Keeping up Lennon’s original message, event organizers invited representatives from a diverse selection of religions to read a prayer to the audience from their respective faiths, some speaking in both Spanish and English. Powerful original music courtesy of Rob Bruey and from youth group, Jack’s Waterfall were highlights of the afternoon.
Youth was a clear focus for organizers at the vigil. Letters from two recipients of the Patchogue Medford Marcelo Lucero Education Award were read, as they couldn’t be present while attending school. Members of the Village of Patchogue Youth also said a few prepared words in honor of Lucero. Both organizations asked audience members to donate or buy t-shirts to support their continued efforts.
The efforts to reach out to youth have remained a constant in the process towards the ideal future of a unified world. A better education from people in influential positions like teachers is one solution. “I came from a segregated school. I mean there were maybe two Puerto Ricans and one Dominican at my school,” said Votial-Tarrant. “We need to send kids home from school with tough questions to ask their parents because we never know what their parents may believe.”
Administrators at Suffolk County Community College seem to agree that education is key to universal understanding. Mentioned in a previous article, the Ammerman campus had a weeklong intolerance event during the spring 2010 semester. This year on Nov. 1, the Grant campus has participated in the “Cultural Differences Week” with a discussion hosted by the Long Island Organizing Network focusing on bullying, racism and discrimination. Also this year the Ammerman campus participated in the “Embracing Our Differences” project which included an art exhibit of 39 different works from amateur and professional artists in an effort to show their perspective on the message “enriching lives through diversity.”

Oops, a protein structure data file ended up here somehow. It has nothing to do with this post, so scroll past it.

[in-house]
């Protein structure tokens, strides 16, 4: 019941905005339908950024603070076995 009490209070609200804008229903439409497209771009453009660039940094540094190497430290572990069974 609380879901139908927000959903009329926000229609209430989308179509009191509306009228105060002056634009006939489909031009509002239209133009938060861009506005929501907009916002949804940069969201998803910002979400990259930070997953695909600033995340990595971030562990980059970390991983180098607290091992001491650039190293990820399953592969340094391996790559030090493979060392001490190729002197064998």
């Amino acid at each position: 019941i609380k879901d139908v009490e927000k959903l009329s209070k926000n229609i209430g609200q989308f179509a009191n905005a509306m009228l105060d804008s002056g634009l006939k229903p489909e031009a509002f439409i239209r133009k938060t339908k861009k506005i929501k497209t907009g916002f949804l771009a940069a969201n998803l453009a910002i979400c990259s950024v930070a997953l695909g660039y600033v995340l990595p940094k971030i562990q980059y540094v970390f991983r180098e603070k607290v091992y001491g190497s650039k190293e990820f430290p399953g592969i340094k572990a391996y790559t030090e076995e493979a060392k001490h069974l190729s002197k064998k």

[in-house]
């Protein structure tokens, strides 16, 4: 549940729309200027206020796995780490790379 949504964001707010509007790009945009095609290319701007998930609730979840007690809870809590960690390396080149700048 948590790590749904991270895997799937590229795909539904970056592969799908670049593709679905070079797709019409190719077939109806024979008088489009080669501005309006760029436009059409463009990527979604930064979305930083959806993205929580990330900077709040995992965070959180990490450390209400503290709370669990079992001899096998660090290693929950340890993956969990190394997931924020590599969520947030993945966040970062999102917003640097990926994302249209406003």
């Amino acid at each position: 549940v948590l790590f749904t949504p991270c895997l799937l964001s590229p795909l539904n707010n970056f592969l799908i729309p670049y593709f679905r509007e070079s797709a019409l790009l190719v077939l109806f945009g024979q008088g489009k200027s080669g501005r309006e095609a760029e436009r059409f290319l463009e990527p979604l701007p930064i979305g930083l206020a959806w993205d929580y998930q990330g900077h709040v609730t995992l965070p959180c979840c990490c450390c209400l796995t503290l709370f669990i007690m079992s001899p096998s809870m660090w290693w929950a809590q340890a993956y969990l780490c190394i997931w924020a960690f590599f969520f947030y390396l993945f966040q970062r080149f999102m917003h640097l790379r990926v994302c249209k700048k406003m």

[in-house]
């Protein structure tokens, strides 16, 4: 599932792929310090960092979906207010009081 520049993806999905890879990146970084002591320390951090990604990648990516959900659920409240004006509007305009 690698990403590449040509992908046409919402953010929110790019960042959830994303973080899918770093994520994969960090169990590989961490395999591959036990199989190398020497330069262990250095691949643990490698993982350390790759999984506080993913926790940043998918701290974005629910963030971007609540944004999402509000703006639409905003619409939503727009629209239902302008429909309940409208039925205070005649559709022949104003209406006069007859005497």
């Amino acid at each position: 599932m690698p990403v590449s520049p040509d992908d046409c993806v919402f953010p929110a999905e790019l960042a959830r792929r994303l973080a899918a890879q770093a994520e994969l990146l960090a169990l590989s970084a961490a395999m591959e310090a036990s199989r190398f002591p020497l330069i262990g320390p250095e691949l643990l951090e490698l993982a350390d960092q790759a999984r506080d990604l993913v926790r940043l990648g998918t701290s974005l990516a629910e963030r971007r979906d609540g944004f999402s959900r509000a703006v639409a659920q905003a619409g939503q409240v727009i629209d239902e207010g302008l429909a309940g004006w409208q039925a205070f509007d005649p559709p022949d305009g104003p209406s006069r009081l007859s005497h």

As part of “Embracing Our Differences,” a screening of the recently released documentary “Not In Our Town: Light in the Darkness” was shown to students of Professor Steven Schrier’s POL 103 class.
The impression students seemed to have made during the preceeding discussion was that Patchogue was naive to think their town was safe and that discrimination didn’t happen elsewhere. “It’s unexpected, not shocking, but not out of the realm of possibility,” said Nick, a student of Schrier’s who chose not to give his last name.
Another impression from students was that in general people ignore things that happen around them instead of helping. “You see kids get picked on all the time,” said Nick.
Young adults aren’t ignorant if the discussion at the screening is any indication, but their communities still try to educate them on intolerance.
“I hope to do this more regularly. I’m happy with the turnout. I don’t think we’re going to let it stop. Joselo won’t let it stop,” said Votial-Tarrant. “I find him inspiring.”
Lucero’s brother, Joselo Lucero, took the stage of the vigil at its conclusion had these words for the audience. “This is what I wanted all along. People coming together and getting along,” he said.
With a banner reading “Culture of Peace, Esperanza, Hope,” Lucero, along with event organizers, led a march to the spot of his brother’s death. There, attendees of the vigil offered candles and flower pedals as “Amazing Grace” was sung in the background.

Students Control Intramural Activities

By Amanda Bernocco

Students have the power when it comes to intramural sports at the college. Last year an intramural flag football team decided that they wanted to have a college wide championship, and ended up going to a regional championship. The team of 30 students made it all the way to the play offs at the regional championship in Maryland last year.